Purely flywheel-driven vehicles have limitations like purely electric ones, but having a small engine to charge up your flywheel can make a lot of difference. The flywheel itself is generally isolated from the rest of the vehicle: kept in a vacuum suspended by magnetic bearings, it never even touches its own chamber. It is spun up and down magnetically; it serves as a form of energy storage that lasts longer than a capacitor but not quite as long as a battery. Like other electric vehicles, flywheel-based ones can use regenerative braking to store up the vehicle’s kinetic energy when slowing down, though this won’t work in situations where you really need to jam on the brakes. A hybrid flywheel design uses a flywheel to store energy in place of a battery, and has another engine (in the modern Rosen Motors design, a gas turbine engine in a package designed to give "sports-car acceleration, very high gasoline mileage, [and] nearly zero emissions") that drives a generator that can charge up the flywheel or directly drive the motor.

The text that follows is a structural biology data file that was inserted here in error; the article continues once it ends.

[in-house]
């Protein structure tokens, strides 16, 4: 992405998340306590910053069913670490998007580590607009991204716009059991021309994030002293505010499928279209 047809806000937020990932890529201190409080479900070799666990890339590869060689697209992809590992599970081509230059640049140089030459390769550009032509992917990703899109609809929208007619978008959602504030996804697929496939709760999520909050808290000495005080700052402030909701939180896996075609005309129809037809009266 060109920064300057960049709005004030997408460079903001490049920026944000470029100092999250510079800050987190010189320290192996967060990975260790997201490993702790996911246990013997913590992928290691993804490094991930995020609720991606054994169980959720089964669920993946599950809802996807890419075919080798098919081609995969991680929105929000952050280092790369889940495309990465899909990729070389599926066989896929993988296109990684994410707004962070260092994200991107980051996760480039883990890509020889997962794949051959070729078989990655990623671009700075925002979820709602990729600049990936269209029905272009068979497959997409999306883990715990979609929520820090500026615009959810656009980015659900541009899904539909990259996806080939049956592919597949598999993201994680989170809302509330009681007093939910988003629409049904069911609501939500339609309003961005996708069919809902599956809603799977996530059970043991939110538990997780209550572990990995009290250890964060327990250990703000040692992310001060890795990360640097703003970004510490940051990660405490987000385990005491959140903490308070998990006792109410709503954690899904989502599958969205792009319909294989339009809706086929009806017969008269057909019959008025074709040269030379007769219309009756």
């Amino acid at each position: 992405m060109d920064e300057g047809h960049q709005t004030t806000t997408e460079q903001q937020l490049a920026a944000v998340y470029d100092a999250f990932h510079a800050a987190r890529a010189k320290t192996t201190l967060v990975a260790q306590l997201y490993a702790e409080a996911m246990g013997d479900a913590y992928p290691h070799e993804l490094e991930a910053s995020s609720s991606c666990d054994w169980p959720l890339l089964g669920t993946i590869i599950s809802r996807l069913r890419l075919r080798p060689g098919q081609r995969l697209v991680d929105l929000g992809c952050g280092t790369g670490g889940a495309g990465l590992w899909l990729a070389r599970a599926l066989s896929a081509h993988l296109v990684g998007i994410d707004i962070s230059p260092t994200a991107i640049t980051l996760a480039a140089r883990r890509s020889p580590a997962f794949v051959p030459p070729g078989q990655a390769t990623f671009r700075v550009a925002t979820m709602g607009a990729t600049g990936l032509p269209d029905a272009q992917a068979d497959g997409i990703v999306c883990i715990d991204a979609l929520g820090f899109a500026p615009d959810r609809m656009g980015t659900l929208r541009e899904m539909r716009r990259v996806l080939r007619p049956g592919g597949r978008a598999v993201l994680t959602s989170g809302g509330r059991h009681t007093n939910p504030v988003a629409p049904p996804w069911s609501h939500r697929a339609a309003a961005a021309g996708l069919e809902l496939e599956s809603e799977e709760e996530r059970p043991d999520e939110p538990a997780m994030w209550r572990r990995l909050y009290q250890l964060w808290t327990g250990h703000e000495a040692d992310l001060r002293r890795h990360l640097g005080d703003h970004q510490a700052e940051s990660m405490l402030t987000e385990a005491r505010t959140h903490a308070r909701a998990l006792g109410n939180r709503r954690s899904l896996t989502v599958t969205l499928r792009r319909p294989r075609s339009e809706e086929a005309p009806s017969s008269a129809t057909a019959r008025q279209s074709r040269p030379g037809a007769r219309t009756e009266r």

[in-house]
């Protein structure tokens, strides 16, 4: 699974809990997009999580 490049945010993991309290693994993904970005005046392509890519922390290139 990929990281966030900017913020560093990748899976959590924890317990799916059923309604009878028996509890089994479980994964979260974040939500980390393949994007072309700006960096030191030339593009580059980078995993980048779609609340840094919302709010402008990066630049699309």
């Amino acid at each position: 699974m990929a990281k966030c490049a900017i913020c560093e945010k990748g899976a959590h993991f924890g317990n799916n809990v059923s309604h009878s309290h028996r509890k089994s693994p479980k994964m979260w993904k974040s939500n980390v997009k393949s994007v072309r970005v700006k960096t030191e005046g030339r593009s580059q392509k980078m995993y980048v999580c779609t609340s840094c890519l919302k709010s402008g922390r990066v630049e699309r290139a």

Some of the problems introduced by flywheels include the gyroscope effect (which can be dealt with by mounting the flywheel on gimbals) and the fact that a flywheel is carrying a lot of kinetic energy that could be released in an unfriendly way if the flywheel is broken. (It’s comparable to hitting the gas tank on a vehicle that’s not designed like a race car to avoid such blowups...) Most flywheel passenger vehicles will be designed to (a) keep the flywheel from being crushed in an accident and (b) to minimize the amount of damage it can do when it spins down (by dumping a lot of coolant into the chamber in an accident and by making the chamber itself extremely tough), but this is not likely to be terribly helpful if an AVM scores a direct hit. I doubt that many security or military vehicles will sport flywheels.